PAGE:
Volume 2 Issue 6 | June 2021
At last – June blooms. Now is the time to “Smell the Roses”.
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Look Around
The heralds of spring – daffodils, snowdrops, forsythia, and such – have faded and Act II begins. Annual and perennial flowers light up our gardens and walkways and invite us outdoors for this long-anticipated show. Flowers are the stuff of poems, the expression of love or care when words are not enough, the garnish in our garden designs. In Victorian times they were given specific meanings---a coded message for their recipient. But these blooms, which bring such pleasure, perform a function vital to the plant’s survival. Flowers have evolved to accommodate specific pollinators that take care of the business of transferring pollen from male anthers to female pistils, a process that unites the sperm in pollen with the ovule in the plant’s ovary and, voila!, creates a seed.

The flower shapes we find so fascinating and alluring are part of a pollination system designed to get the job done for each flower. Flat, open blooms with many tiny individual flowers, such as butterfly weed or yarrow, are magnets for bees, flies, wasps, small butterflies, moths, and some beetles. Tubular flowers, such as fuchsias, attract long tongued insects and hummingbirds. Daisy-like flowers, with flat surfaces and rays, draw beetles, bees, flies. Bell shaped, funnel, whorledeach exquisite shape an architectural wonder.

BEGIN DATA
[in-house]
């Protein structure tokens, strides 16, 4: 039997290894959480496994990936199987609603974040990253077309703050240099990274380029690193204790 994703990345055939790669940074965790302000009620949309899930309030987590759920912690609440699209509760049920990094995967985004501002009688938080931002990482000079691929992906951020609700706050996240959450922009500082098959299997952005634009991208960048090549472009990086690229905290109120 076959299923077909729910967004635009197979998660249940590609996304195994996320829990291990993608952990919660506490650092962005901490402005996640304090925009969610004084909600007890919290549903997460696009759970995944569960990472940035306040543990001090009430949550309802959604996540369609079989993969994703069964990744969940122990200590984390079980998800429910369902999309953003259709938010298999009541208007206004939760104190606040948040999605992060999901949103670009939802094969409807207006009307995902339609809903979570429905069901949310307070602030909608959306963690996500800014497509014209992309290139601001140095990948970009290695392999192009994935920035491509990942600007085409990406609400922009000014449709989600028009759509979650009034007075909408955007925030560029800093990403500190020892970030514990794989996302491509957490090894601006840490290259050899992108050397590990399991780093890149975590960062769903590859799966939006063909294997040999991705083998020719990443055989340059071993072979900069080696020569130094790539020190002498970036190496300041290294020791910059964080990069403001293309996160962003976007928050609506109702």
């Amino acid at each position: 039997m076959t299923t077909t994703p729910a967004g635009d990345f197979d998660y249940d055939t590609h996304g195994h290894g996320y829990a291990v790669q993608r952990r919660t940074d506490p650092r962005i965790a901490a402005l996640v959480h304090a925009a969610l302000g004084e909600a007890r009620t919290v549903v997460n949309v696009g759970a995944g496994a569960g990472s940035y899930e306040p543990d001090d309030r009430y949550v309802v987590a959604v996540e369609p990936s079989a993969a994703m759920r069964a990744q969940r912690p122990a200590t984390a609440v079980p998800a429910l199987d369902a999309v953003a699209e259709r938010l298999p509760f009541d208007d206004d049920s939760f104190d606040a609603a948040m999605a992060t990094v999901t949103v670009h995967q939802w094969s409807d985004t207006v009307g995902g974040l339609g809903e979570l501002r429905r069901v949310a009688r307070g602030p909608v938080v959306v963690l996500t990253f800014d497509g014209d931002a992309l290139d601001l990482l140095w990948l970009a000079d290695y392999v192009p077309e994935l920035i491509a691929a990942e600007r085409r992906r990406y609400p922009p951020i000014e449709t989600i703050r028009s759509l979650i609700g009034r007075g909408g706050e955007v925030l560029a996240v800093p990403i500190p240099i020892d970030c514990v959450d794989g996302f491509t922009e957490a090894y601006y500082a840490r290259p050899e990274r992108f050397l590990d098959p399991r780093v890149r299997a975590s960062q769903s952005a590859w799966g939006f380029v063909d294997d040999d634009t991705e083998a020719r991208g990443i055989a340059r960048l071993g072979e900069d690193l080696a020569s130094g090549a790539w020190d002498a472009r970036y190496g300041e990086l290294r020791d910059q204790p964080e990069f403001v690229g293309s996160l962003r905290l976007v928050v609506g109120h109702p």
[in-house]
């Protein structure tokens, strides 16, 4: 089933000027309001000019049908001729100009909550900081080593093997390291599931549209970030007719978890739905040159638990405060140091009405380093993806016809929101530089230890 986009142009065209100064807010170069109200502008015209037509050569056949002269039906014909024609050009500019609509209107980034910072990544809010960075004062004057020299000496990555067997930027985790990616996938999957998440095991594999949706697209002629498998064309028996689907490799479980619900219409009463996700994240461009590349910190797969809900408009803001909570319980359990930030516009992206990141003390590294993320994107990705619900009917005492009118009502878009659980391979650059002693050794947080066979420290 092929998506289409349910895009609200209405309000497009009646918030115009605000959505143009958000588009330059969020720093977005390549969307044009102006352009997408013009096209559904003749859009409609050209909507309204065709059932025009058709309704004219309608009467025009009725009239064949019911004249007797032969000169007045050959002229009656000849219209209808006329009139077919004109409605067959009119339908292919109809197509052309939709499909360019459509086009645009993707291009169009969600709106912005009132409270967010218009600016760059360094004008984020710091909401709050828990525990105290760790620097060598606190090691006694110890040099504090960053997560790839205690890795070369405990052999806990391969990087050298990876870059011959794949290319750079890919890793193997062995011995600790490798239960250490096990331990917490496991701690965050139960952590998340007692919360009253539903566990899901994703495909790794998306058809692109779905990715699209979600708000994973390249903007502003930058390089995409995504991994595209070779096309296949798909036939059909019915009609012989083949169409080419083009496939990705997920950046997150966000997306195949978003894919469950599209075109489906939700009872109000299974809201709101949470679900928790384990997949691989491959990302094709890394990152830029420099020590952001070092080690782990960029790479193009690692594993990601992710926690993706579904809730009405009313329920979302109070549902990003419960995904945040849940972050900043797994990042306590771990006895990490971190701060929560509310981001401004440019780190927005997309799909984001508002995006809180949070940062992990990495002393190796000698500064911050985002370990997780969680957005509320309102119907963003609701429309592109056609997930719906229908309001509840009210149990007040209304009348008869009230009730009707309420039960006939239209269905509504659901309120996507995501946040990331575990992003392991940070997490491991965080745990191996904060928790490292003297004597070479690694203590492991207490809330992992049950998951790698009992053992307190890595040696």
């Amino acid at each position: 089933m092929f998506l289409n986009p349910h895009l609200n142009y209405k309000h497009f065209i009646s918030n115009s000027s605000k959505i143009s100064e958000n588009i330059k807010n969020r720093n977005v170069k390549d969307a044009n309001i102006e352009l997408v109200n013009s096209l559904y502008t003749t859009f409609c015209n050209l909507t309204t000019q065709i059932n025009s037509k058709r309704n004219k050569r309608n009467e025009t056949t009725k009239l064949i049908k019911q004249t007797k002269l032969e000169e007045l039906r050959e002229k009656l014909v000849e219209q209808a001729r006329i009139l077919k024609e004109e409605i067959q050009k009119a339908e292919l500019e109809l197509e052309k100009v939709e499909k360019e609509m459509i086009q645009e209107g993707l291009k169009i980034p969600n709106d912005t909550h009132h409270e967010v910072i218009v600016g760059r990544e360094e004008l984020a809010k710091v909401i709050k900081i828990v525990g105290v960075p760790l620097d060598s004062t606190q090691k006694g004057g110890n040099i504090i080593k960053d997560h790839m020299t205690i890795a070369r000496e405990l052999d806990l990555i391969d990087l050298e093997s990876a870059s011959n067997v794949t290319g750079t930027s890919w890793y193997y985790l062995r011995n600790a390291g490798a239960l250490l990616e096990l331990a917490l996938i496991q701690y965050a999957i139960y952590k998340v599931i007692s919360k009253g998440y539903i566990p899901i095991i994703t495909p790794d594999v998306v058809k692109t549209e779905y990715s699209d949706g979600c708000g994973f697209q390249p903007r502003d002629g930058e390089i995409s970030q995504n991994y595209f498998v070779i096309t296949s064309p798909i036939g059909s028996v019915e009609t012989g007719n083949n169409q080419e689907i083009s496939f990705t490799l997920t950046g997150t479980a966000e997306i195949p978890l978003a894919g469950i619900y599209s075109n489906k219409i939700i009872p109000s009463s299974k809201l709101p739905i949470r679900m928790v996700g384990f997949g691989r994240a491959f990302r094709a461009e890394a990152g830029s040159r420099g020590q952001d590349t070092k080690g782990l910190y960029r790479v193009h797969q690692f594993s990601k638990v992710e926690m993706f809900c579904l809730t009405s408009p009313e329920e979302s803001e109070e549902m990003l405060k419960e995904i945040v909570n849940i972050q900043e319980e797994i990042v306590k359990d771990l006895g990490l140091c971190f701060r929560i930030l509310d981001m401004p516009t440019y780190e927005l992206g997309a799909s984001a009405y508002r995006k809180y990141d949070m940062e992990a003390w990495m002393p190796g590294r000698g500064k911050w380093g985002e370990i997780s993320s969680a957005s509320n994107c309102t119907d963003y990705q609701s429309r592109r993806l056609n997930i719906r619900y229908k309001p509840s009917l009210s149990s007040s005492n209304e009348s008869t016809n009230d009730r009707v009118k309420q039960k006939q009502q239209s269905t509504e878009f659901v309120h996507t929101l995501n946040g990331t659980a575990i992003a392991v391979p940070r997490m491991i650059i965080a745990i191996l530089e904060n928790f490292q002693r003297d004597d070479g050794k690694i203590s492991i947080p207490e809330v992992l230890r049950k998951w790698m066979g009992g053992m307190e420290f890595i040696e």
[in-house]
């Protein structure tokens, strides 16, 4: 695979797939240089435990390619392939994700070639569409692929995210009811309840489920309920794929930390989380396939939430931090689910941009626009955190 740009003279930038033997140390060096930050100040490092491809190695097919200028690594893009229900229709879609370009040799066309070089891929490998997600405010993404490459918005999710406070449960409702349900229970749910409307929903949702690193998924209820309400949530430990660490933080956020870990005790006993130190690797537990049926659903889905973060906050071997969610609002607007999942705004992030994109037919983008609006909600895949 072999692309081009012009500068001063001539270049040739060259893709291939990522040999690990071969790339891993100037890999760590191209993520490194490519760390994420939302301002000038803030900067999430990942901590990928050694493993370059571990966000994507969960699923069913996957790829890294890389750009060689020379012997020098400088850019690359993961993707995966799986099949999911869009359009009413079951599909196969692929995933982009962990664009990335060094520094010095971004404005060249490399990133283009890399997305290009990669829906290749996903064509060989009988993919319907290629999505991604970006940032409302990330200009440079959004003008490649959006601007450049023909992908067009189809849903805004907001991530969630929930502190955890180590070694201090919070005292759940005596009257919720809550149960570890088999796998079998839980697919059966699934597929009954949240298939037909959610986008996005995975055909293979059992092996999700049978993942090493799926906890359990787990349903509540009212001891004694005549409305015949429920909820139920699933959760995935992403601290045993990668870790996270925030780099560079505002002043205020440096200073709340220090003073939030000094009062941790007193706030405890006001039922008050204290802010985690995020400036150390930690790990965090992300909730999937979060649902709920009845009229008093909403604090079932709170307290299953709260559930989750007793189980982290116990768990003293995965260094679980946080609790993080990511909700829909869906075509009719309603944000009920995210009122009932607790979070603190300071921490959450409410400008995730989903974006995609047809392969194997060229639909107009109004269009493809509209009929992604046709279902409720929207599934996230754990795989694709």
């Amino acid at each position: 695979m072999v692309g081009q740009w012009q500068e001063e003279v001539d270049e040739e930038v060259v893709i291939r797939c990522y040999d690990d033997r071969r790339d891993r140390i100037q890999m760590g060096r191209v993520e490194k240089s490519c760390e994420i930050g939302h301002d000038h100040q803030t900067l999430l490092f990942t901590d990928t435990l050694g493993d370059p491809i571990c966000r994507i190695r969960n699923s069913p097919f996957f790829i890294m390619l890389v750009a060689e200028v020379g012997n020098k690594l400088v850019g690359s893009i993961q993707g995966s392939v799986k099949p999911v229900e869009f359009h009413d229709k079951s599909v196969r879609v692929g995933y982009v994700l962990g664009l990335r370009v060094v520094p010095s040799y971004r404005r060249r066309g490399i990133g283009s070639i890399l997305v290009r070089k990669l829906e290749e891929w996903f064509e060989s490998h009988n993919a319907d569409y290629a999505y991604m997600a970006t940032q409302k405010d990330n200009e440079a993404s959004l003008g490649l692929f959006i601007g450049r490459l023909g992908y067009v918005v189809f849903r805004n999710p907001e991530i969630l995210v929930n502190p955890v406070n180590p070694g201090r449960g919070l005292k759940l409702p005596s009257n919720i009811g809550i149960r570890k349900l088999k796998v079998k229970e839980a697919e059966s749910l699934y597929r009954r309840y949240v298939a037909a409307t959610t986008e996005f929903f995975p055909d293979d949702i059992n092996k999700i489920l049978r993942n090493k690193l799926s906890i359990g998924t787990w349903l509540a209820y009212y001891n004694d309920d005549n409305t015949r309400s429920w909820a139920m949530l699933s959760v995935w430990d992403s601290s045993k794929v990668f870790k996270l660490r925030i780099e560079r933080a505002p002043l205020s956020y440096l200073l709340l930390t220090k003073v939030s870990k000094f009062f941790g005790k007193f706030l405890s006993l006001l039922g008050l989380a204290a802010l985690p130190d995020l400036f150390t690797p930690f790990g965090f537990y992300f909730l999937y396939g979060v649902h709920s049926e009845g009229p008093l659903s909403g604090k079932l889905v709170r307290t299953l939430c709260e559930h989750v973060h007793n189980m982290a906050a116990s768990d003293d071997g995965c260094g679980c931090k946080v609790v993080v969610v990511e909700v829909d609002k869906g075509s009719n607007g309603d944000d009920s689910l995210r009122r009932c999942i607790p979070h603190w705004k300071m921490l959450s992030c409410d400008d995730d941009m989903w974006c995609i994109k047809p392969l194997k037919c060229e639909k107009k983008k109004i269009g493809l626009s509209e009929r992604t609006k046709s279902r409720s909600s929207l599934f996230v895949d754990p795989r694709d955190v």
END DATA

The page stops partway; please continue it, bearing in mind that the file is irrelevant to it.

Plants use their flower color, size, and scent to attract and service specific pollinators. They are the advertising, and the sign reads, “Right this way – nectar and pollen here!” Many flowering plants have additional road signs---stripes that point the pollinator to the source of their nectar and even colors only visible in ultraviolet light which bees can see but humans cannot, and which serve as nectar guides. Some flowers need specific pollinators to service them and release a scent attractive to only one insect. How elegant a relationship, with its mutually beneficial design! But how fragile in a world with ecological challenges! 

Sitting silently among the summer flowers we note the busyness, as bees, butterflies and other creatures go about their important work. We add this to our gratitude list – the flowers whose beauty and scent we revel in and the workings of these animal and plant relationships that are a part of our intertwined world. Look Around!
(Plants that are wind pollinated have flowers that are less conspicuous, but that’s ANOTHER STORY.)
K Edgington